Thanks for all the info, especially to the fatties who took the time to figure it all out so I could do it in an evening.
    "An intelligent man is sometimes forced to be drunk to spend time with his fools.Ē -Ernest Hemingway

  94. #194
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    Didn't mean to rock the boat. Just standing up for what is right. Back on topic, my tape only tubeless went soft this week while I rode my mariachi, I think it was jealous, as the rides were perfect. Guess I need to ride it more.


    "You're like a Ferrari engine driving a dump truck"

  95. #195
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    Quote Originally Posted by evan, yo! View Post
    ...using sill seal and Gorilla Tape. Being used to using Stan's yellow tape on my other bikes, I got the foam and tape installed on Sunday and let it sit with an inflated tube inside to help set the tape. ...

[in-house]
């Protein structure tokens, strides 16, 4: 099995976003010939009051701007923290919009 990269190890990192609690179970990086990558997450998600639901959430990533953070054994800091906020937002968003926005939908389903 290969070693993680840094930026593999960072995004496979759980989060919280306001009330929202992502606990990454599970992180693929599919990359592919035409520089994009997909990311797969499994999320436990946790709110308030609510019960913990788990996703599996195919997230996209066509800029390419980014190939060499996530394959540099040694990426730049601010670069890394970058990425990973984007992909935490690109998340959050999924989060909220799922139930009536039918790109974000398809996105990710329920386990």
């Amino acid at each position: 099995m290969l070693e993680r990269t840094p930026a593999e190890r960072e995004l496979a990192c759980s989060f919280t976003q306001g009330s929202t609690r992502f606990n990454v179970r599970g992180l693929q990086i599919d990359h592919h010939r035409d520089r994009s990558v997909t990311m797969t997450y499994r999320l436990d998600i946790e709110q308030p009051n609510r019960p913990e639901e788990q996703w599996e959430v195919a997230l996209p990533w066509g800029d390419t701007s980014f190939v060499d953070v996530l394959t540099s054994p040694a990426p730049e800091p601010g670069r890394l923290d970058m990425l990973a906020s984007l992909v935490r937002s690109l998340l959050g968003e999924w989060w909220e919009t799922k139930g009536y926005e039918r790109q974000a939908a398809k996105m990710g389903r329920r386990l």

Using Gorilla tape, I don't really see a need to put a tube in to compress the seams. Not that it hurts, but I've done it both ways and have taken a lot of them apart later and it doesn't seem necessary if the tape overlaps sufficiently and has been applied with tension.
    It just creates another step.

  96. #196
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    Yeah, I realized that after the first trial. Second time 'round I used the tube to seat the beads at about 25psi then removed it immediately before the foam could compress. I was able to seat the remaining bead with a floor pump.

    I didn't measure the pressure this morning, but there was still plenty of air in it. Before the Stan's there was some air coming out of one of the spoke holes next to the valve. Shaking the wheel sealed it up.

    FWIW, I'm using an old DT Swiss tubeless valve because I had it laying around. I'm a little worried that the rubber foot on the base isn't very large and that tightening it too much may rip through the tape. This may be a non-issue depending on how much the foam compresses under normal use.

  97. #197
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    tape and foam FAIL, part 2

    Well, as you can see in the photo below, my second attempt at foam+tape went a lot smoother than the first, literally.

    Unfortunately the project was another fail. The deal breaker is that the sealant is leaking around the valve stem. Since the ammonia in the Stan's sealant dissolves this closed-cell foam, as soon as any sealant leaks out into the foam, the foam starts breaking down and game over.